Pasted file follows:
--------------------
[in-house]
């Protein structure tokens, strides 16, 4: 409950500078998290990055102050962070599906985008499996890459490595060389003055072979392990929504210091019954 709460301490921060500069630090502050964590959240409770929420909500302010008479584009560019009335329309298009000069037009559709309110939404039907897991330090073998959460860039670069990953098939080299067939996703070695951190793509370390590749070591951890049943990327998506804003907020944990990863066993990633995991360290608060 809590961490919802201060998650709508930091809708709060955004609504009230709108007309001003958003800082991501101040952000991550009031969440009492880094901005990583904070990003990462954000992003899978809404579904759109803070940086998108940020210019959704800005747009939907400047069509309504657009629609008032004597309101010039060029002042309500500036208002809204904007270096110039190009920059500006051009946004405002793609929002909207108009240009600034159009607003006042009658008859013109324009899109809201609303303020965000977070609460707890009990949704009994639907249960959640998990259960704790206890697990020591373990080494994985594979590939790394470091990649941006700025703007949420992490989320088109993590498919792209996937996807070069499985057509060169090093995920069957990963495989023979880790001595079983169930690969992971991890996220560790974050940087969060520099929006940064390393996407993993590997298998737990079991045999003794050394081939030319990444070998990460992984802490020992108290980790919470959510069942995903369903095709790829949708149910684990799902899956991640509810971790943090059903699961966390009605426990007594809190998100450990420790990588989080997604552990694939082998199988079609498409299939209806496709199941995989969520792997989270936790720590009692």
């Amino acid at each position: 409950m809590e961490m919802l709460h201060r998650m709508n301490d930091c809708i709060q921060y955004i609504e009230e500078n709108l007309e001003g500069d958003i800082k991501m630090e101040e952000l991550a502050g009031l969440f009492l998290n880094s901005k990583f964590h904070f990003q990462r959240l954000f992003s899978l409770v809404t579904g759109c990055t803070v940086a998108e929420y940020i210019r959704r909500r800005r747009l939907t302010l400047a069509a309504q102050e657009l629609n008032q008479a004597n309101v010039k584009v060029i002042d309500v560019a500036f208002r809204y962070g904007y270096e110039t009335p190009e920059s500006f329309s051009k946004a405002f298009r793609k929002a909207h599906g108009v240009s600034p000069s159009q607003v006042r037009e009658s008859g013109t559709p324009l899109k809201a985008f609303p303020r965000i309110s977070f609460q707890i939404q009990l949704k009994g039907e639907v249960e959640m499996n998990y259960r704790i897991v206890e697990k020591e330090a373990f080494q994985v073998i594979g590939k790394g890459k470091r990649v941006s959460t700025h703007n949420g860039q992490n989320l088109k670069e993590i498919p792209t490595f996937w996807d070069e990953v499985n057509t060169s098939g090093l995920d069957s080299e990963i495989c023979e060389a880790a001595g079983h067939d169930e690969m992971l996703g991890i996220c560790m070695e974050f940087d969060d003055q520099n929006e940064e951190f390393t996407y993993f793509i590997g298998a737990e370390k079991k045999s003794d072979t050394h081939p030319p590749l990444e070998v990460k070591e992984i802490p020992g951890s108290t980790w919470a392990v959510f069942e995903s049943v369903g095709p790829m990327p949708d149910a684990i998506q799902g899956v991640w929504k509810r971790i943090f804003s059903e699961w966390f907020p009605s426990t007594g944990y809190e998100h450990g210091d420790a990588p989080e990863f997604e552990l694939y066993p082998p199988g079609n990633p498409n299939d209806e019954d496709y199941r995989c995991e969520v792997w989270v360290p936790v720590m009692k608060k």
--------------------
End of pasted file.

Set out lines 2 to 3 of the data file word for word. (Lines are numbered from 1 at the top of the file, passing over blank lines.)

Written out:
């Protein structure tokens, strides 16, 4: 409950500078998290990055102050962070599906985008499996890459490595060389003055072979392990929504210091019954 709460301490921060500069630090502050964590959240409770929420909500302010008479584009560019009335329309298009000069037009559709309110939404039907897991330090073998959460860039670069990953098939080299067939996703070695951190793509370390590749070591951890049943990327998506804003907020944990990863066993990633995991360290608060 809590961490919802201060998650709508930091809708709060955004609504009230709108007309001003958003800082991501101040952000991550009031969440009492880094901005990583904070990003990462954000992003899978809404579904759109803070940086998108940020210019959704800005747009939907400047069509309504657009629609008032004597309101010039060029002042309500500036208002809204904007270096110039190009920059500006051009946004405002793609929002909207108009240009600034159009607003006042009658008859013109324009899109809201609303303020965000977070609460707890009990949704009994639907249960959640998990259960704790206890697990020591373990080494994985594979590939790394470091990649941006700025703007949420992490989320088109993590498919792209996937996807070069499985057509060169090093995920069957990963495989023979880790001595079983169930690969992971991890996220560790974050940087969060520099929006940064390393996407993993590997298998737990079991045999003794050394081939030319990444070998990460992984802490020992108290980790919470959510069942995903369903095709790829949708149910684990799902899956991640509810971790943090059903699961966390009605426990007594809190998100450990420790990588989080997604552990694939082998199988079609498409299939209806496709199941995989969520792997989270936790720590009692």
């Amino acid at each position: 409950m809590e961490m919802l709460h201060r998650m709508n301490d930091c809708i709060q921060y955004i609504e009230e500078n709108l007309e001003g500069d958003i800082k991501m630090e101040e952000l991550a502050g009031l969440f009492l998290n880094s901005k990583f964590h904070f990003q990462r959240l954000f992003s899978l409770v809404t579904g759109c990055t803070v940086a998108e929420y940020i210019r959704r909500r800005r747009l939907t302010l400047a069509a309504q102050e657009l629609n008032q008479a004597n309101v010039k584009v060029i002042d309500v560019a500036f208002r809204y962070g904007y270096e110039t009335p190009e920059s500006f329309s051009k946004a405002f298009r793609k929002a909207h599906g108009v240009s600034p000069s159009q607003v006042r037009e009658s008859g013109t559709p324009l899109k809201a985008f609303p303020r965000i309110s977070f609460q707890i939404q009990l949704k009994g039907e639907v249960e959640m499996n998990y259960r704790i897991v206890e697990k020591e330090a373990f080494q994985v073998i594979g590939k790394g890459k470091r990649v941006s959460t700025h703007n949420g860039q992490n989320l088109k670069e993590i498919p792209t490595f996937w996807d070069e990953v499985n057509t060169s098939g090093l995920d069957s080299e990963i495989c023979e060389a880790a001595g079983h067939d169930e690969m992971l996703g991890i996220c560790m070695e974050f940087d969060d003055q520099n929006e940064e951190f390393t996407y993993f793509i590997g298998a737990e370390k079991k045999s003794d072979t050394h081939p030319p590749l990444e070998v990460k070591e992984i802490p020992g951890s108290t980790w919470a392990v959510f069942e995903s049943v369903g095709p790829m990327p949708d149910a684990i998506q799902g899956v991640w929504k509810r971790i943090f804003s059903e699961w966390f907020p009605s426990t007594g944990y809190e998100h450990g210091d420790a990588p989080e990863f997604e552990l694939y066993p082998p199988g079609n990633p498409n299939d209806e019954d496709y199941r995989c995991e969520v792997w989270v360290p936790v720590m009692k608060k």